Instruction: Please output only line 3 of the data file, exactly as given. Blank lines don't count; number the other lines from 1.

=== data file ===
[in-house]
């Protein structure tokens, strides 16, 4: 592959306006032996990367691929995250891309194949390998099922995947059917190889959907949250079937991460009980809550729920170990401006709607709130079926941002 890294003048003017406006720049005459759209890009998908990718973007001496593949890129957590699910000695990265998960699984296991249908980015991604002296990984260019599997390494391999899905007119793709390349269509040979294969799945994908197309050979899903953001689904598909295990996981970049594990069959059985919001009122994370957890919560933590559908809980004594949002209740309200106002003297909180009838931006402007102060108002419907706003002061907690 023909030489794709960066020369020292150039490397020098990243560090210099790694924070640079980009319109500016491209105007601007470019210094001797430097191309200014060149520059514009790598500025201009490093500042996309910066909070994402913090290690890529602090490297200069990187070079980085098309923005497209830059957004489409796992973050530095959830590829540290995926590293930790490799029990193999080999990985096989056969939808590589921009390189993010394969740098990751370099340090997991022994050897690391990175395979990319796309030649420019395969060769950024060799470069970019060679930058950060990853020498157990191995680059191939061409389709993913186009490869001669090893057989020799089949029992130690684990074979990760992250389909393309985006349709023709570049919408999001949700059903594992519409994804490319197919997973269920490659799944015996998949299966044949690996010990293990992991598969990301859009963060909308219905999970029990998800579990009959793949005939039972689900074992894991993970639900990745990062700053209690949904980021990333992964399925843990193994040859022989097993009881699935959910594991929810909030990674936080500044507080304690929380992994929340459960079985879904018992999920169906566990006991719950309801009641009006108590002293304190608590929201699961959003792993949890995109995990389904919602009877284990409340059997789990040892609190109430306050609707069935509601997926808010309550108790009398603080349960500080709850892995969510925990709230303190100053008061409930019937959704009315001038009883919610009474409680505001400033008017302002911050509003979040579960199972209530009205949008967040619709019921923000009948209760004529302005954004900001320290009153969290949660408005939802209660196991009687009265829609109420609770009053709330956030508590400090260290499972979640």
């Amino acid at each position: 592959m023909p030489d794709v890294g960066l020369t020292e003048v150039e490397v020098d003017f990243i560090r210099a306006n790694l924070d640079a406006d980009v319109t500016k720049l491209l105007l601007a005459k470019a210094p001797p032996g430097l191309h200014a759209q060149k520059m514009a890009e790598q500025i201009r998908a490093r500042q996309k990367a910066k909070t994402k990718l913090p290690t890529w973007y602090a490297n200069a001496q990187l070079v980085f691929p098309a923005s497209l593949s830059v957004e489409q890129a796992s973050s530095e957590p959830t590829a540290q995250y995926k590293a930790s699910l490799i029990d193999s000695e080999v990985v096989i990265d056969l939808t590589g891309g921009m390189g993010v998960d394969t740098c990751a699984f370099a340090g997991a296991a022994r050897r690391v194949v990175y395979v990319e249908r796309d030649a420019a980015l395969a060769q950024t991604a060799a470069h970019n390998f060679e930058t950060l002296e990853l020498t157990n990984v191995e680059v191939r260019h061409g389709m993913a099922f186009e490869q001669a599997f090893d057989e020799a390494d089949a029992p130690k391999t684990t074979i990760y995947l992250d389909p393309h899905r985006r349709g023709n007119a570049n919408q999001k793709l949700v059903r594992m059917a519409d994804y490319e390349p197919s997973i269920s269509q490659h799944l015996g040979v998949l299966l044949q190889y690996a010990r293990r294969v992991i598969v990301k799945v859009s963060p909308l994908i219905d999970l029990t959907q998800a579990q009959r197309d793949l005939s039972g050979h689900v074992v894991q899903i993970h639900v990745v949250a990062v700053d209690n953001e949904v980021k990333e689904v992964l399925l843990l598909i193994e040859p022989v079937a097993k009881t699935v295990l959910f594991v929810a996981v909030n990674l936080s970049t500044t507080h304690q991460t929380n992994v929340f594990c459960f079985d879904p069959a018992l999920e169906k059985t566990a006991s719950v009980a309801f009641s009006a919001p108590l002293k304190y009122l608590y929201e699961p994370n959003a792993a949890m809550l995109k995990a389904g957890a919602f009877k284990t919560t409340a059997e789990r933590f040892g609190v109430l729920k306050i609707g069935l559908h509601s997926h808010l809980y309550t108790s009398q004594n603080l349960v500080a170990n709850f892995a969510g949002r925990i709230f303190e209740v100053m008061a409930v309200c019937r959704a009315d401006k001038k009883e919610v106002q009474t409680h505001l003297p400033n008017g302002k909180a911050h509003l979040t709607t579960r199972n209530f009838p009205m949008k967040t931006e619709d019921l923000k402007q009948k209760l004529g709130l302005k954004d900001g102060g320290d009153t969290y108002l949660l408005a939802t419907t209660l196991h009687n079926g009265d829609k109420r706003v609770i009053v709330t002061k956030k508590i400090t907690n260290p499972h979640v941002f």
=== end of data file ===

């Amino acid at each position: 592959m023909p030489d794709v890294g960066l020369t020292e003048v150039e490397v020098d003017f990243i560090r210099a306006n790694l924070d640079a406006d980009v319109t500016k720049l491209l105007l601007a005459k470019a210094p001797p032996g430097l191309h200014a759209q060149k520059m514009a890009e790598q500025i201009r998908a490093r500042q996309k990367a910066k909070t994402k990718l913090p290690t890529w973007y602090a490297n200069a001496q990187l070079v980085f691929p098309a923005s497209l593949s830059v957004e489409q890129a796992s973050s530095e957590p959830t590829a540290q995250y995926k590293a930790s699910l490799i029990d193999s000695e080999v990985v096989i990265d056969l939808t590589g891309g921009m390189g993010v998960d394969t740098c990751a699984f370099a340090g997991a296991a022994r050897r690391v194949v990175y395979v990319e249908r796309d030649a420019a980015l395969a060769q950024t991604a060799a470069h970019n390998f060679e930058t950060l002296e990853l020498t157990n990984v191995e680059v191939r260019h061409g389709m993913a099922f186009e490869q001669a599997f090893d057989e020799a390494d089949a029992p130690k391999t684990t074979i990760y995947l992250d389909p393309h899905r985006r349709g023709n007119a570049n919408q999001k793709l949700v059903r594992m059917a519409d994804y490319e390349p197919s997973i269920s269509q490659h799944l015996g040979v998949l299966l044949q190889y690996a010990r293990r294969v992991i598969v990301k799945v859009s963060p909308l994908i219905d999970l029990t959907q998800a579990q009959r197309d793949l005939s039972g050979h689900v074992v894991q899903i993970h639900v990745v949250a990062v700053d209690n953001e949904v980021k990333e689904v992964l399925l843990l598909i193994e040859p022989v079937a097993k009881t699935v295990l959910f594991v929810a996981v909030n990674l936080s970049t500044t507080h304690q991460t929380n992994v929340f594990c459960f079985d879904p069959a018992l999920e169906k059985t566990a006991s719950v009980a309801f009641s009006a919001p108590l002293k304190y009122l608590y929201e699961p994370n959003a792993a949890m809550l995109k995990a389904g957890a919602f009877k284990t919560t409340a059997e789990r933590f040892g609190v109430l729920k306050i609707g069935l559908h509601s997926h808010l809980y309550t108790s009398q004594n603080l349960v500080a170990n709850f892995a969510g949002r925990i709230f303190e209740v100053m008061a409930v309200c019937r959704a009315d401006k001038k009883e919610v106002q009474t409680h505001l003297p400033n008017g302002k909180a911050h509003l979040t709607t579960r199972n209530f009838p009205m949008k967040t931006e619709d019921l923000k402007q009948k209760l004529g709130l302005k954004d900001g102060g320290d009153t969290y108002l949660l408005a939802t419907t209660l196991h009687n079926g009265d829609k109420r706003v609770i009053v709330t002061k956030k508590i400090t907690n260290p499972h979640v941002f």